/ 23 February 2024

KZN faces R4bn budget deficit because of national public sector wage agreement

Civil servants demonstrate during a public sector strike.
Civil servants demonstrate during a public sector strike.

KwaZulu-Natal faces a more than R4 billion budget deficit, with provincial departments struggling to find funds to meet the additional expense of the national government’s wage agreement for public sector workers.

This was the warning from outgoing Democratic Alliance (DA) provincial leader Francois Rodgers at a media briefing on Friday where he and uMngeni local municipality mayor Chris Pappas outlined the state of the province and the party’s election offering.

This was ahead of KwaZulu-Natal Premier Nomusa Dube-Ncube’s official state of the province address next week. Pappas is the DA’s candidate for premier in the province.

“If you look at the situation, at the closure of our budgets, we would be budgeting a deficit of R9 billion. That deficit comes about because the national government could not fund the negotiated wage agreement and has only funded a small portion of it. It funded R3.7 billion, which means our province still faces an over R4 billion deficit,” Rodgers said.

The majority of trade unions representing public sector workers agreed to a two-year wage agreement, which encompassed a 7.5% increase in 2023-24 and an inflation-linked increase in 2024-25, according to a statement issued by the treasury at the time of the settlement last year.

The cost of the agreement is estimated to be R37.4 billion in 2023-24, with carry-through effects applicable to subsequent financial years.

Nationally, the public sector wage bill will cost R421 billion or 34.9% of the total R1.206 trillion social wage bill allocated in the 2024-24 budget, a treasury spokesperson said on Friday. This is mostly for the salaries for educators and health professionals.

But, said Rodgers, the KwaZulu-Natal departments of health and education, which also make up the largest portion of the provincial wage bill, had received only 78% of the negotiated wage settlement.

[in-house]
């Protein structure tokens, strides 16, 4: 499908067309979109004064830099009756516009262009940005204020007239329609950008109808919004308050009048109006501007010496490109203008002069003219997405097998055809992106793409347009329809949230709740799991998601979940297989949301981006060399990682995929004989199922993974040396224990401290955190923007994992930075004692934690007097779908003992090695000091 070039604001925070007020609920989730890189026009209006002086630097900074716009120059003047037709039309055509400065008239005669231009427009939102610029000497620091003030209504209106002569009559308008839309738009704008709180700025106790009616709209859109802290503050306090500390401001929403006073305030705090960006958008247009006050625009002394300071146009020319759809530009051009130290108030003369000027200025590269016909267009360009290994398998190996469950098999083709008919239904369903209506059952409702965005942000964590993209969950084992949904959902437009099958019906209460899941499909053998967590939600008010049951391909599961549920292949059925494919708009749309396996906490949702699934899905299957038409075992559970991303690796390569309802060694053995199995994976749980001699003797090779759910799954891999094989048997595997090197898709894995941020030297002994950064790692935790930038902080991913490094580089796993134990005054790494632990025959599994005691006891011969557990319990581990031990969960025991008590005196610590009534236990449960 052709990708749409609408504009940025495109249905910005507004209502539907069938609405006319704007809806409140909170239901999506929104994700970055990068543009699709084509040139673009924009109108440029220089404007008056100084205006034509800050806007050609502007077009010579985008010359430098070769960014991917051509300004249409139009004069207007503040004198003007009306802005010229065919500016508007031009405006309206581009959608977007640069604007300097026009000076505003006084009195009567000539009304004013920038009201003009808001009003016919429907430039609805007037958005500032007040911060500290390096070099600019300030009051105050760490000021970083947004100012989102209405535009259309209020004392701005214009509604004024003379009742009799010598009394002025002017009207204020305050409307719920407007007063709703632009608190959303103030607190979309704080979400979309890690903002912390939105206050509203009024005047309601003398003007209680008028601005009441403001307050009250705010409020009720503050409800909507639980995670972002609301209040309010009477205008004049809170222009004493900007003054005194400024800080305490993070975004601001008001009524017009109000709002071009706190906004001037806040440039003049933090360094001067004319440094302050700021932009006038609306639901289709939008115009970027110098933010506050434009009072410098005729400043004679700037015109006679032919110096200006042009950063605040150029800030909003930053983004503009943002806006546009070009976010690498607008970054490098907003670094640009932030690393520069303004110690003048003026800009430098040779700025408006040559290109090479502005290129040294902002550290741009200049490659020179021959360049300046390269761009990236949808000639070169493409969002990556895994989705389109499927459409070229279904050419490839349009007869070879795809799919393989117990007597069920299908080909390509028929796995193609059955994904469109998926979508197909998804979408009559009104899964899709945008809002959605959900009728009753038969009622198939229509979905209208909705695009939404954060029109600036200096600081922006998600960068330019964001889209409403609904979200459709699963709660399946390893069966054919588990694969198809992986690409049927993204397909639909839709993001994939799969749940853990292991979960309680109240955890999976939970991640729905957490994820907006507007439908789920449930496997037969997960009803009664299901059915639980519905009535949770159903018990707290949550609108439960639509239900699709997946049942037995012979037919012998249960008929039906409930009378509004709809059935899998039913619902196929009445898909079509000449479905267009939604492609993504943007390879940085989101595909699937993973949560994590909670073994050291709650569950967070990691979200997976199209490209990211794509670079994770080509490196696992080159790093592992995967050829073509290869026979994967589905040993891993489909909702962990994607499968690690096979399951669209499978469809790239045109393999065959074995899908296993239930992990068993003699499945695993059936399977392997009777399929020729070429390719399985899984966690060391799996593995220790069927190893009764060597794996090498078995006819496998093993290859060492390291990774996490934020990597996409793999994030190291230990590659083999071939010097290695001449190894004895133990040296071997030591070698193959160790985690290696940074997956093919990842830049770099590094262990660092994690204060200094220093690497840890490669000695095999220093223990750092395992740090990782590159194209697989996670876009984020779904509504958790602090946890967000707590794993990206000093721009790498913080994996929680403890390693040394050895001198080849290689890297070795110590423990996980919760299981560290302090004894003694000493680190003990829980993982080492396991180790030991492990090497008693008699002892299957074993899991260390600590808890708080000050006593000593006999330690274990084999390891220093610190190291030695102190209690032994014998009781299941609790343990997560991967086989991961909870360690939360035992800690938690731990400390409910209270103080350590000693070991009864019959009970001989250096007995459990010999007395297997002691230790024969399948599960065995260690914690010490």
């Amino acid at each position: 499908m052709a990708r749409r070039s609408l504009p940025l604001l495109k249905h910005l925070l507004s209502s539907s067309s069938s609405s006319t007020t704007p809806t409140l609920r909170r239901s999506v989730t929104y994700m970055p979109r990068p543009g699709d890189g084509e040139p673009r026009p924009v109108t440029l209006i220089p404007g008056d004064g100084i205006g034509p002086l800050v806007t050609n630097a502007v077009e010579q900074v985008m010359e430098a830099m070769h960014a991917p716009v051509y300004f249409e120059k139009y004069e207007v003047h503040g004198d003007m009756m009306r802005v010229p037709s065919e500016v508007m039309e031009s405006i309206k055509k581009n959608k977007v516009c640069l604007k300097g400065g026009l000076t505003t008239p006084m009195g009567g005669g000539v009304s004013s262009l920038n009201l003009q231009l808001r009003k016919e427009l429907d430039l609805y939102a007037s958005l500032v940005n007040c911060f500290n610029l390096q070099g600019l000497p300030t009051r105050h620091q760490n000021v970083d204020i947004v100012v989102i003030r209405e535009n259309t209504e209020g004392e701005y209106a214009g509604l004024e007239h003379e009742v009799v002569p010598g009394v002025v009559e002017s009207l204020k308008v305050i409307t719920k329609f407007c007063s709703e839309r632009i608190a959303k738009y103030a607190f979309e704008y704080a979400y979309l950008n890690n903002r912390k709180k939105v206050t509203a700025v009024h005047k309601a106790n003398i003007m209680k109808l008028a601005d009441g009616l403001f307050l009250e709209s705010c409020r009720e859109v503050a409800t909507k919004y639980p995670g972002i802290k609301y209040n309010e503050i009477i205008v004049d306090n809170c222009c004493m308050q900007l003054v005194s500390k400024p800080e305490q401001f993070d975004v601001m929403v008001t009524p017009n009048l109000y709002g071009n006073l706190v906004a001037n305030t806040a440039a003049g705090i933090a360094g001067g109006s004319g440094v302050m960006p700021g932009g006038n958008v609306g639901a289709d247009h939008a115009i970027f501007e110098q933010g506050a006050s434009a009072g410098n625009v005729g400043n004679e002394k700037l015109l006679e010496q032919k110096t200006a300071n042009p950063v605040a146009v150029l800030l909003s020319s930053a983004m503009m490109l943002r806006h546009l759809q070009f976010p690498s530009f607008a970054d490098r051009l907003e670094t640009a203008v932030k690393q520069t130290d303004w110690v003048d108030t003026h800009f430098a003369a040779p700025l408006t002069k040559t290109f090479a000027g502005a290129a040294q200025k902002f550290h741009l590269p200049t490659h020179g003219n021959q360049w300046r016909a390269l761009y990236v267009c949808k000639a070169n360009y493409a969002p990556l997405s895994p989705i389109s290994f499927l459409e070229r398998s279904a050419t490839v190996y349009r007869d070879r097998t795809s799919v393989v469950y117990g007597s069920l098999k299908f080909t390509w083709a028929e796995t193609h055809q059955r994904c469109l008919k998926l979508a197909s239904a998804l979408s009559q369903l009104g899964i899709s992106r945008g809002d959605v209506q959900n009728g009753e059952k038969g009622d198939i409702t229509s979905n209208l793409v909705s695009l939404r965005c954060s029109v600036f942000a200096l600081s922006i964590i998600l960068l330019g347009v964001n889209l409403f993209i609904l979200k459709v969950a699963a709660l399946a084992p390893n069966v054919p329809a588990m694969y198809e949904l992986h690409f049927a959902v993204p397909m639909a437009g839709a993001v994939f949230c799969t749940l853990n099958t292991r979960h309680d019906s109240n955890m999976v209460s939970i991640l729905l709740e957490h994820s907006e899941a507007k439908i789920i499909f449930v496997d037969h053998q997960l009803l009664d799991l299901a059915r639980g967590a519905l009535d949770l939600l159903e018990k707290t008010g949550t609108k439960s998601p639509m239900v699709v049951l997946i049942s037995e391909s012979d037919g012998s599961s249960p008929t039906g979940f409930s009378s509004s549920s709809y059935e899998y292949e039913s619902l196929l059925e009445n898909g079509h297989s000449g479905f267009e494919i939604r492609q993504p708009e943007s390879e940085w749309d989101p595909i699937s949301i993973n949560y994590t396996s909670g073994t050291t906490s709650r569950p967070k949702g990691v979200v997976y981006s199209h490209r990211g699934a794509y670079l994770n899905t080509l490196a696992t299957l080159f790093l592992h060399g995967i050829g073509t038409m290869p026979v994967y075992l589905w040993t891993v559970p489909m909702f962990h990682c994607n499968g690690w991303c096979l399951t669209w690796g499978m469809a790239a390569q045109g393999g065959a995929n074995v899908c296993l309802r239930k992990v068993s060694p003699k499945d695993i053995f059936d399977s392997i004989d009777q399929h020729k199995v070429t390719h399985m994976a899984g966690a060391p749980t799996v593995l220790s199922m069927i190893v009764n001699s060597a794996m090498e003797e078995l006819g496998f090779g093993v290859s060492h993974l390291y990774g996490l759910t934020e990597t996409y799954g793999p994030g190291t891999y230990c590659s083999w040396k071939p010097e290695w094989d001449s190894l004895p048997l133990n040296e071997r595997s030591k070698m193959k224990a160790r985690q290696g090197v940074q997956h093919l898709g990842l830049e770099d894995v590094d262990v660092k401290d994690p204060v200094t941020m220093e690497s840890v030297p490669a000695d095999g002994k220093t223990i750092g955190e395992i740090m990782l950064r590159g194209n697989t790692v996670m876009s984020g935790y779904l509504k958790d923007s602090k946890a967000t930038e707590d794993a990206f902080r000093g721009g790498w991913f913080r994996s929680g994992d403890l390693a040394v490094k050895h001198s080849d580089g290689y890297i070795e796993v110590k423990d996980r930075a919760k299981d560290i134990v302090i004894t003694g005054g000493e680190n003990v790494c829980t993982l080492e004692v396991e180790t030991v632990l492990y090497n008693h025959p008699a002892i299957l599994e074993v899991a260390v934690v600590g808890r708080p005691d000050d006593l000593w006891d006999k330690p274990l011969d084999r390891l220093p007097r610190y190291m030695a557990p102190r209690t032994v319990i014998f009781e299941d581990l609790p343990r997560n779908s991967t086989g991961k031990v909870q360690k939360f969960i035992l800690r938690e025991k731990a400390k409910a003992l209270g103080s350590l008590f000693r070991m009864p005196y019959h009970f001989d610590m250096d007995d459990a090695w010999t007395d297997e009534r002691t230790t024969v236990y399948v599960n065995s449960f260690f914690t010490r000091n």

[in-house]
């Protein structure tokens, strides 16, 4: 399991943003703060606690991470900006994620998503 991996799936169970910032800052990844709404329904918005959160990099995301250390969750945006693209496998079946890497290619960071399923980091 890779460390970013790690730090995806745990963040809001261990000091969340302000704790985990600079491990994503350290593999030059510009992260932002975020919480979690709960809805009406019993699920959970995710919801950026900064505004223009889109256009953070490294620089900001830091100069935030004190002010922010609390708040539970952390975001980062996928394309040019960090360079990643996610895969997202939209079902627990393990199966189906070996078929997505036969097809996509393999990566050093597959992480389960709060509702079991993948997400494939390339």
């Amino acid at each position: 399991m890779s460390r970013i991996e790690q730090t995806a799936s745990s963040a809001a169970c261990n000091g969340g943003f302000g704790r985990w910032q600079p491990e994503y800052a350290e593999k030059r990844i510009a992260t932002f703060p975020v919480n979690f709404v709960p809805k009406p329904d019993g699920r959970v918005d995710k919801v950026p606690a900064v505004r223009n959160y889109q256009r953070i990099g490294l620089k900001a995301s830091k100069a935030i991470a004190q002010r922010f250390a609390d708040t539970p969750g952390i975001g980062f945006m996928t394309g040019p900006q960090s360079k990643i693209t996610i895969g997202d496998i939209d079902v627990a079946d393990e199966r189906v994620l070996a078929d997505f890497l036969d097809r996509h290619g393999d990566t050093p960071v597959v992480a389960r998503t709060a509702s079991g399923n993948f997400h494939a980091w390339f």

“The other departments received nothing, they had to fund it entirely. Agriculture was affected to the tune of R80 million, Cogta [department of cooperative governance and traditional affairs] was affected to the tune of nearly R34.5 million,” he said.

“Health lost R2.89 billion because of the unfunded wage agreement and human settlements and public works, R26.4 million that they didn’t get, and the department of social development [DSD] lost R97.2 million,” he said.

“And now our entities, under the DSD, nonprofit organisations, have been told that there is no additional funding for them because of the budget cuts. I don’t need to tell you about the inequality that still exists in our province. And those entities played a critical role in dealing with those individuals. So all in all, we’re not in a great position.”

Rodgers said the province’s contingency reserve had dwindled from R500 million to just R158 million over the last few years. Service delivery had collapsed in the province and in eThekwini metro, which is struggling with water outages.

“We are lurching from one crisis to another,” Rodgers said.

He said KwaZulu-Natal’s expanded unemployment rate was at 43.4%, and it “remains the country’s murder and rape capital”, while the health department was facing medico-legal claims amounting to R31 billion and the education department had provided an internet connection, laptops, data projectors and other technology to only 110 schools.

Pappas said the DA was focused on dealing with crime and security, the controversial policy of cadre deployment, load-shedding and the water crisis, as well as creating jobs by working with the private sector, improving healthcare services and education and restoring respect for the Zulu monarchy in the province.

He said the performance management of officials as well as lifestyle and skills audits were essential to improving service delivery, noting that officials had resigned from his municipality after being implicated in lifestyle audits.

“We must measure service delivery. We must stop measuring the number of ribbons we cut. We have to have impact based programmes that have outcomes that see people’s lives tangibly improved,” Pappas said.